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Old 03-11-2013, 02:27 PM   #4
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Thanks guys! I plan on starting the temp ramp today. Is it to fast to go from 76 to 82 in under 24 hours?

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Old 03-11-2013, 05:13 PM   #5
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Also, recipe says FG will be 1.012 (seems high to me). I've heard this stuff can dry out far beyond. Would hate to rack and bottle at 1.012 prematurely, especially considering it is known for hanging out around there for a few days. 3 day rule still apply for no change in FG or should i go a week with no change?

Recipe:
5lb Pils LME
1lb Munich LME
.5lb Golden naked oats
.5lb honey malt
.5lb table sugar.

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Old 03-11-2013, 06:12 PM   #6
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Quote:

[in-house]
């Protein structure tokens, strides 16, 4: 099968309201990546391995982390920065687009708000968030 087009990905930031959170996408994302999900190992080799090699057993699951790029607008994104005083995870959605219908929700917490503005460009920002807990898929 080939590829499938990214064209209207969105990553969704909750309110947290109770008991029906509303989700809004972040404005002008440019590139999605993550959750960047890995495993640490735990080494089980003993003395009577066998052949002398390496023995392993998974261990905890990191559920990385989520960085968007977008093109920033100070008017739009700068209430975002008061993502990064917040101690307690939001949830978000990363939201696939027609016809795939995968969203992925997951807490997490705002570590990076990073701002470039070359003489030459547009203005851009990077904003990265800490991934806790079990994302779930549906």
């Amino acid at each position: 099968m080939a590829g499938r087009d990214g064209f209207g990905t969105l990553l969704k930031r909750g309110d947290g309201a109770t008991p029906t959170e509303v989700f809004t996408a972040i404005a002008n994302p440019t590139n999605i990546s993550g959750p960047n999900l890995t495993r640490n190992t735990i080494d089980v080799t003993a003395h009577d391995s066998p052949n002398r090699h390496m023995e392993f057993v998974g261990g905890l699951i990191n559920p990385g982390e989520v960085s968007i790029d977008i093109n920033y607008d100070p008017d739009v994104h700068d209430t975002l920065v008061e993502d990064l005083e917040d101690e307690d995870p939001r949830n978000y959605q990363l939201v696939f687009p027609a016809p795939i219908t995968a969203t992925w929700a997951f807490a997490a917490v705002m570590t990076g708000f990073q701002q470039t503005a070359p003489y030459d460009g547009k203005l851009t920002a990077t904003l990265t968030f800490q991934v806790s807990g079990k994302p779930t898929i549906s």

Originally Posted by Jlaw3000 View Post
Also, recipe says FG will be 1.012 (seems high to me). I've heard this stuff can dry out far beyond. Would hate to rack and bottle at 1.012 prematurely, especially considering it is known for hanging out around there for a few days. 3 day rule still apply for no change in FG or should i go a week with no change?

Recipe:
5lb Pils LME
1lb Munich LME
.5lb Golden naked oats
.5lb honey malt
.5lb table sugar.
The BJCP style guide calls for Saison to rand in OG from 1.048 to 1.065, with FG from 1.002 - 1.012. You mentioned in your first post that OG was 1.058 - close to the top of the range. My last Saison started at 1.061 and finished at 1.012 (measured on day 6 and say 14), and most of the recipes I've seen finish in the 1.010 - 1.013 range. Based on those two reference points, I'd expect yours to finish pretty close to 1.012, maybe 1.010. I think it would be a stretch to get to 1.002 - and may require higher fermentation temperatures.

I don't think you'll hurt anything waiting a few extra days to see if the gravity will drop as long as you rack of the trub after a week or so. Keep in mind that the higher the temperature and the longer your yeast stays there, the more yeast "funk" you'll introduce to your Saison. Funk isn't bad in a Saison - in my opinion it's a hallmark of a Saison - just something to be aware of.

I'm an all grain brewer and have very little experience brewing with LME, so I can't really comment on your recipe - but the sugar should help dry the beer out some, so you may get to your lower target. Here's a link to my recipe if it will help you in any way - http://www.brewtoad.com/recipes/saison-du-rivage.